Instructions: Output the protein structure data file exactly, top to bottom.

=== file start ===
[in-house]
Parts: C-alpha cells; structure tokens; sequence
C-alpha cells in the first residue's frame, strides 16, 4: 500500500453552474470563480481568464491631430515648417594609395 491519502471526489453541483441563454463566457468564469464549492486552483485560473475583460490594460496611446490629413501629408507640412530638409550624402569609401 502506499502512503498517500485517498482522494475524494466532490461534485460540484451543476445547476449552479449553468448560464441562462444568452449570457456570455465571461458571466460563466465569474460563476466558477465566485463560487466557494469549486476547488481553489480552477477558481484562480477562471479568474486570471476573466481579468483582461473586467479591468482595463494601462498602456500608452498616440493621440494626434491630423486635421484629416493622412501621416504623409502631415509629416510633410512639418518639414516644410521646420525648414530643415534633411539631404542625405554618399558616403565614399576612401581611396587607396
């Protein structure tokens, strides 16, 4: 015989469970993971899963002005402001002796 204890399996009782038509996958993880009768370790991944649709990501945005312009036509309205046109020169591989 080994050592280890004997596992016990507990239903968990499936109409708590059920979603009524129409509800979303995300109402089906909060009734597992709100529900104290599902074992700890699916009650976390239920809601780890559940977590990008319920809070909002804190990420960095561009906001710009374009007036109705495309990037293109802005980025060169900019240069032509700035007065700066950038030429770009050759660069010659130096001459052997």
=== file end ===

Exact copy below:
[in-house]
Parts: C-alpha cells; structure tokens; sequence
C-alpha cells in the first residue's frame, strides 16, 4: 500500500453552474470563480481568464491631430515648417594609395 491519502471526489453541483441563454463566457468564469464549492486552483485560473475583460490594460496611446490629413501629408507640412530638409550624402569609401 502506499502512503498517500485517498482522494475524494466532490461534485460540484451543476445547476449552479449553468448560464441562462444568452449570457456570455465571461458571466460563466465569474460563476466558477465566485463560487466557494469549486476547488481553489480552477477558481484562480477562471479568474486570471476573466481579468483582461473586467479591468482595463494601462498602456500608452498616440493621440494626434491630423486635421484629416493622412501621416504623409502631415509629416510633410512639418518639414516644410521646420525648414530643415534633411539631404542625405554618399558616403565614399576612401581611396587607396
């Protein structure tokens, strides 16, 4: 015989469970993971899963002005402001002796 204890399996009782038509996958993880009768370790991944649709990501945005312009036509309205046109020169591989 080994050592280890004997596992016990507990239903968990499936109409708590059920979603009524129409509800979303995300109402089906909060009734597992709100529900104290599902074992700890699916009650976390239920809601780890559940977590990008319920809070909002804190990420960095561009906001710009374009007036109705495309990037293109802005980025060169900019240069032509700035007065700066950038030429770009050759660069010659130096001459052997």